A theft in Albuquerque

I will not let it ruin the rest of my journey. I will not. I will not. I will not.

This is the new mantra that I keep repeating to myself after my rental car window was smashed and a knapsack carrying precious cargo was taken. I have never been the subject of theft like this before. It sucks. Big time.

I alternate between being sad (about the objects forever lost), worried (about potential identity theft and how insurance will handle the damage claim), guilty (for dragging Emilie, my road trip co-pilot, through four hours of phone calls, a police report and a rental car exchange) and disappointed (in myself for not tucking that bag under the seat more).

Although I am trying not to dwell on the situation, I can’t help reliving the moment when I was locking up the rental car in that Old Town Albuquerque parking lot. I glimpsed at the knapsack and considered shoving it under the seat better or throwing clothes over it — but decided against it. The bag hadn’t caught the eye of anyone for days and days and days. This afternoon would be no different. I was being paranoid. It would be fine.

Of course, I was wrong.

I will not let it ruin the rest of my journey. I will not. I will not. I will not.

The precious cargo that filled that bag included my passport and a DSLR camera holding beautiful photographs of Nepal, India, Thailand and China. These are the two things that I mourn most, the photographs especially. Some of those photographs had been uploaded to my iPad, thankfully — but most had not. Everything else in that bag can be replaced. But these tangible memories, unfortunately, are forever lost. As a creature who cherishes visual and written documentation, I mourn this loss tremendously.

I hope that the person who stole my bag enjoys the images and is inspired to journey to these destinations some day. I also hope that the many, many pictures that I took of monks inspire tremendous reflection and guilt upon what he or she did. I realize that this is wishful thinking, but that is why we have hope.

I will not let it ruin the rest of my journey. I will not. I will not. I will not.

There is a lesson in this experience somewhere. I have to see this little tragedy as a gift. Otherwise, I will conclude what has been an epic five months on a very sour note. It could be as simple as this: During a road trip, carry all precious cargo on your body at all times, no matter how heavy the load. Or it could be this: Erica, you have been traveling for nearly five months and have been very fortunate, this is a small casualty in the grand scheme of things.

But I think the bigger gift is this: the elevated empathy that this theft gives me for others who might experience a similar violation. Now that it has happened to me, shaken me, disturbed me, affected me — I can better be there for others who need logistical and emotional guidance in similar situation. I have witnessed a few friends experience deeply personal thefts over the years, and I’ve felt sorry for them. But now I feel really, really sorry for them.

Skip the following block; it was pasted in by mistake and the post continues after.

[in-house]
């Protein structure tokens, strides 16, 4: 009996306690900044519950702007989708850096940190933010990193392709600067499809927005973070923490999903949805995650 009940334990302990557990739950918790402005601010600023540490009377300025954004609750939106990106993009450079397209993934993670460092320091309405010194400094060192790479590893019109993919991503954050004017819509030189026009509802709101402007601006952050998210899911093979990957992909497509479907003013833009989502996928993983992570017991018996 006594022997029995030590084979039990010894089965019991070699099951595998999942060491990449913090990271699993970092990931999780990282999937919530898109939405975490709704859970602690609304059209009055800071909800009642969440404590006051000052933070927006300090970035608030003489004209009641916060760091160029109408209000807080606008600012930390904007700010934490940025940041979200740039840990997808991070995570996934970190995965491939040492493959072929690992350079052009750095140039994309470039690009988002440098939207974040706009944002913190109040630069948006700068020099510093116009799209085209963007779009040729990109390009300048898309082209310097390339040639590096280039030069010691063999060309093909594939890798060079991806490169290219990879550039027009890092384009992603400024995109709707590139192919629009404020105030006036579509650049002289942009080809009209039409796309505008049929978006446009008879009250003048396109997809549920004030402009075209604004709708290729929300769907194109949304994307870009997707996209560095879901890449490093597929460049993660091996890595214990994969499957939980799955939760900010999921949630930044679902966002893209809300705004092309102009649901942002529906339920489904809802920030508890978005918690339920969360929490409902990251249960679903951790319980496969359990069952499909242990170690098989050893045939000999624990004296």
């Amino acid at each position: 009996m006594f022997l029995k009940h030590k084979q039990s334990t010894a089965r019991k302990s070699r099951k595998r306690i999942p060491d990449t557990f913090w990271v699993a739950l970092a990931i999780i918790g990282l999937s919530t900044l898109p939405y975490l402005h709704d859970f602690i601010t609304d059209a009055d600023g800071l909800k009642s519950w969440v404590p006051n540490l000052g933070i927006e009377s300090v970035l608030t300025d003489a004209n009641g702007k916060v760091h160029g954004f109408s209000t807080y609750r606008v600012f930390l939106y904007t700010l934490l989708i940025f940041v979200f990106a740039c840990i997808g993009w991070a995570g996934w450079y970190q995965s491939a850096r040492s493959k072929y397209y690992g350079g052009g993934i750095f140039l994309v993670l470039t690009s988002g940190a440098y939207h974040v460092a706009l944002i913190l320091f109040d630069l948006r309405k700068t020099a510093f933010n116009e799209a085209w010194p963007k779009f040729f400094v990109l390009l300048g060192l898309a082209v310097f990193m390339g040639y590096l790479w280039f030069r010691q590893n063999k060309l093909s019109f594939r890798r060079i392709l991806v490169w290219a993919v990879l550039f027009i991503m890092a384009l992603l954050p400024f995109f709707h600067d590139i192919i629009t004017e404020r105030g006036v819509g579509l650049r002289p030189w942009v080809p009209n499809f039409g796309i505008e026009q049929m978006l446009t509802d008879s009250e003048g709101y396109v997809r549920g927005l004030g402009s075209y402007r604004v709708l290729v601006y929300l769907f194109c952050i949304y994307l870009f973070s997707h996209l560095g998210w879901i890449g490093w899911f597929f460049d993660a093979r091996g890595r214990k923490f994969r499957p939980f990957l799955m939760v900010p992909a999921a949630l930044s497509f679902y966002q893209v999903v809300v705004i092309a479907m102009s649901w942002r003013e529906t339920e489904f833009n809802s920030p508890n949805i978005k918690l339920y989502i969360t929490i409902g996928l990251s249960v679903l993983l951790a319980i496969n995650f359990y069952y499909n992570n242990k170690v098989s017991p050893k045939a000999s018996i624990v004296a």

For instance, when I was studying abroad in London, a flat-mateĀ had her prized student film stolen. It was her only copy. So much energy, time and love went into that film. I felt terrible for her at the time. However, more than a decade later, my empathy for her is ten times stronger. The tremendous violation she must have felt. The anger. The reliving of moments when she was directing that film. The deep, deep mourning of losing this tangible testament to her life’s work — lost, likely in the hands of someone who could care less. The way I feel about my lost photographs is likely on par with how she felt about losing that student film. She probably still thinks about it to this day, the same way I will wonder about my photographs years from now. I wish I could travel back in time, to that kitchen in London where we shared a pot of tea to grieve her loss, to offer her a hug and some more authentic words of comfort.

Looking a these frustrating blips in life in a positive way definitely has itsĀ challenges. Most definitely. But this is the true test of yoga. It is not how strong or flexible you are on the mat, or how long you can sit in lotus position with the eyes closed. It is moments such as this, where life throws you into shitty situations off the mat, when the real yoga is practiced.

As I face the end of a sabbatical journey that has been defined by an exploration of yoga in all of its forms and championed by the mantra “Be Present” — a shitty situation such as this is only fitting. It is the universe testing me on what I have so far learned.

And I will not let this blip ruin the rest of my journey. I will not. I will not. I will not.

I need to let it go, move forward … and probably steer clear of Albuquerque in the future.

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